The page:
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according to our Works, is a necessary Reason to consider well what we do, and what Account we can give of our Actions, when God comes to judge the World; which will possess our Souls with a Holy and Religious Fear of God, and make us Wise for Eternity.
This is the very fame Argument which the Belief of a Future State suggests to us, To deny all ungodliness and worldly lusts, and to live soberly, righteously, and godly in this present world ; looking for that blessed hope, and glorious appearance of the great God, and our Saviour Jesus Christ. And seeing all these things shall be disolved, what manner of persons ought we to be in all holy conversation and gidliness? And therefore knowing the terrors of the Lord, we persuade men.
But though a Future Judgment, and the Rewards and Punishments of the next Life, be the very same Argument; for the whole of the Argument is, that Good Men shall be rewarded, and the Wicked punished; yet a particular Consideration of Heaven and Hell, either makes it a new Argument, or gives new Force to it. The general Argument is Rewards and Punishments: but this Argument differs according to the different degrees of Rewards and Punishments; for the greatest Rewards and Punishments are always the greatest and most powerful Arguments. And therefore, after a Discourse of Death and Judgment, to give the full Strength and Force to the Argument, it will be of great Use to take as near a Prospect of the other World as we can ; to contemplate the unconceivable Happiness of Good Men, and the astonishing Miferies of the Damned, which is the greatest Argument that can be used, because the Happiness and the Miseries are the greatest.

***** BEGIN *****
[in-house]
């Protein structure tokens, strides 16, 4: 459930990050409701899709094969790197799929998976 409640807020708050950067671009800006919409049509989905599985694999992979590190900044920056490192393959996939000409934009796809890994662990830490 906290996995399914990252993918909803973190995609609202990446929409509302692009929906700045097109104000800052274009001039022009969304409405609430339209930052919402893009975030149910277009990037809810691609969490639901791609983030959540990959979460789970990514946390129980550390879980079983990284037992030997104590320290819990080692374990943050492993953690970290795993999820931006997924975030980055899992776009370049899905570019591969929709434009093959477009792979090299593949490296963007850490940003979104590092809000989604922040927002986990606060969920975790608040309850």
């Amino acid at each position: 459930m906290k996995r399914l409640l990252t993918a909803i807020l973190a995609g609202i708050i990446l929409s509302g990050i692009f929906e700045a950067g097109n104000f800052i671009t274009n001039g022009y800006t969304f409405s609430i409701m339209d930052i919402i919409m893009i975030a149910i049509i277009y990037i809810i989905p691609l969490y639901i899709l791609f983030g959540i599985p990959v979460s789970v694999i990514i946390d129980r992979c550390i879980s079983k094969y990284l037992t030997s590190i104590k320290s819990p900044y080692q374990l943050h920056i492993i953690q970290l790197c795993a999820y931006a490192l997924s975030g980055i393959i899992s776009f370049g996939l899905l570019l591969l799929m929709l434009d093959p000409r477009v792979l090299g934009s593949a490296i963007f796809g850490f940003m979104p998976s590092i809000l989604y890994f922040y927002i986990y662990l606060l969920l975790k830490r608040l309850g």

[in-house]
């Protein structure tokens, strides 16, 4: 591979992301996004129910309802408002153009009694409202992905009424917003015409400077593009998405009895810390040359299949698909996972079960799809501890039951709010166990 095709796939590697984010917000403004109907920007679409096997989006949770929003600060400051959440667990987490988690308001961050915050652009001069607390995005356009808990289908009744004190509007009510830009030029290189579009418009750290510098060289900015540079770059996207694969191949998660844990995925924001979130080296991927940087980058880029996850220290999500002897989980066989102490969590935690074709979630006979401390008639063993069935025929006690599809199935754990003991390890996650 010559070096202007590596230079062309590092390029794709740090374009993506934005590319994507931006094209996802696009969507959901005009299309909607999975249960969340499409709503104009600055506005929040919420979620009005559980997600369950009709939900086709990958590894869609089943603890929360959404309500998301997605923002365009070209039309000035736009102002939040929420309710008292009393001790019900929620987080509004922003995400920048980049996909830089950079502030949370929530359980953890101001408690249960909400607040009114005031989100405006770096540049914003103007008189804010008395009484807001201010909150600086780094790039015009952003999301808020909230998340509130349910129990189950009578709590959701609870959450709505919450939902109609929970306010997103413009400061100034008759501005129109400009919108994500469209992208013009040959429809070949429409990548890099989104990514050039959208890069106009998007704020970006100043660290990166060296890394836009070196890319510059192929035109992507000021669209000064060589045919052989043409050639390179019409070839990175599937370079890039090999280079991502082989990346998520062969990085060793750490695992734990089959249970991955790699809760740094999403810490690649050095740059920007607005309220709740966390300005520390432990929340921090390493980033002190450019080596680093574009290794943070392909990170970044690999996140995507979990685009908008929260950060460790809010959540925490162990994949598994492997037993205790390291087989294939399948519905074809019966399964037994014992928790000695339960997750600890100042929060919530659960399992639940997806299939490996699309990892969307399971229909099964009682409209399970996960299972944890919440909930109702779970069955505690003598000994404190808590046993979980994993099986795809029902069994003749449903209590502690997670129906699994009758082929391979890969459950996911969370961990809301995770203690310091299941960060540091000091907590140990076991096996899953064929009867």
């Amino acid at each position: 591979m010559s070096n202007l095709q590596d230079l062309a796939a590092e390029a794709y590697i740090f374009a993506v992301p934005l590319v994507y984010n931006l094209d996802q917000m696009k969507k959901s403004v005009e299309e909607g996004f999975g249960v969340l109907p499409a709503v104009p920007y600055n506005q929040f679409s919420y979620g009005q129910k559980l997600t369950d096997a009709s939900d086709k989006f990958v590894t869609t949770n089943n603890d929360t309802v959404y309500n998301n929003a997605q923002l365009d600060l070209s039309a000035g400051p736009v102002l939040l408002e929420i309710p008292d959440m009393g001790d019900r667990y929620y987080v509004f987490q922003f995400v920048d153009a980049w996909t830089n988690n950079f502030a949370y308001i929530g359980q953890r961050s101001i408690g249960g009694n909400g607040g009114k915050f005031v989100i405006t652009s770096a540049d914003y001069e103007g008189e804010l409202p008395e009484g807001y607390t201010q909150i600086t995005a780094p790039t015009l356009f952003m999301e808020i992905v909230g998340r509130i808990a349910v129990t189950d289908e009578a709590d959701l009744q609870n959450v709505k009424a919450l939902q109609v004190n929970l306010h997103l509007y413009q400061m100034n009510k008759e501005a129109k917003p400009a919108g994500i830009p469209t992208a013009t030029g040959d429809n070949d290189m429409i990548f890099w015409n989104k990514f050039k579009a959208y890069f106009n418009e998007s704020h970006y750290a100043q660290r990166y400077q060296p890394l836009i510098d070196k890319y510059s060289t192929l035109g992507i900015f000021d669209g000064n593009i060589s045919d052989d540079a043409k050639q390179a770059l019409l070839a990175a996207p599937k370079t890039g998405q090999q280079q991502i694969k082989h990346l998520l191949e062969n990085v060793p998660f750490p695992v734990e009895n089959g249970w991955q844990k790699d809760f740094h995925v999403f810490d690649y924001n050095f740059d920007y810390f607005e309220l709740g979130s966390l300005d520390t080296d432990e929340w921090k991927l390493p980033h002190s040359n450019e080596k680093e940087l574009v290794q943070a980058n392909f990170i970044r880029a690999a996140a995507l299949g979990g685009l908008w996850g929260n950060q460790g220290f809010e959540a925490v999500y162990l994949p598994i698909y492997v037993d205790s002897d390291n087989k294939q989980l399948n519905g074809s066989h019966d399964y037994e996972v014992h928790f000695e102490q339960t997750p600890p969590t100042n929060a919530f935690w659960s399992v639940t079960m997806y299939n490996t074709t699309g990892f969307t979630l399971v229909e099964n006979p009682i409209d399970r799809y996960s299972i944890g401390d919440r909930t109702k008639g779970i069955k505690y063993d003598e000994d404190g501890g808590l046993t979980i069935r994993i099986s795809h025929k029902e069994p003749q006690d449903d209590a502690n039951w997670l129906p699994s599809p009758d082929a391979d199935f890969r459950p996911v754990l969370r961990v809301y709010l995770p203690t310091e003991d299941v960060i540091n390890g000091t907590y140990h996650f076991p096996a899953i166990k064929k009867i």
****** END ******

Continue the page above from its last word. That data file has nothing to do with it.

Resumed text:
Now though we do not know enough of the other World to gratify the Curiosity of Mankind, yet what our Saviour has revealed, (which is all that can be known of it) is abundantly fufficient to raise our Hopes, and inflame our Defires, and awaken our Fears. For if that Account be true which the Gospel gives us of the Happiness and Miseries of the next Life, it is the greatest Happiness and the greatest Misery which human Nature is capable of; as will appear hereafter.
Concerning the true Reason and Foun
dation of our Faith and Hope of Immortal Life.
S E C T. I.
That we must resolve the Certainty of our
Faith as to another Life, wholly into a
Efore I proceed particularly to examine those
Descriptions our Saviour has given us of the Happiness of Good Men, and the Miseries of the Wicked in the next World, the Infidelity of the Age makes it necessary to establish the Belief of a future State.
St. Paul tells us, that the Gospel of our Saviour contains the last and great Confirmation of another Life; for he hath brought Life and Immortality to light by the Gospel. And this is the
only sure Foundation of our Hopes. We want no other Arguments but this: and it seems almost as impertinent and superfluous to use then, as it would be to prove that by Reason which wę know by Sense ; or to insist on some Probabilities and Moral Arguments, when we can demonstrate.
There are many Arguments, as you shall hear, for another Life, which though they cannot demonstrate the absolute Certainty of it, nor force an Affent, yet do very strongly persuade, and have all the Degrees of Probability, and the utmost Evidence that can be had on this side Sense, Demonítration, and Faith: and these are Arguments of good use, and not to be wholly rejected; tho' we must not put the Belief of another Life upon this Ilue, because we have better, , more certain, and more convincing Evidence. Our Saviour and his Apoftles never appeal to these Moral Proofs of another Life; which, how reasonable soever they may be, those who please may dispute them, and those who have no mind to believe may reject them. Whereas that Faith which must govern our Lives, and conquer this World, ought to rest upon a sure and immovable Foundation; and such the Gospel Revelation is. If God has expresly promised another Life, that puts an End to all Disputes, or at most leaves but one, Whether God has made such a Revelation of his Will; which is much more easily and more ceatainly proved, than we can prove a Future State without it.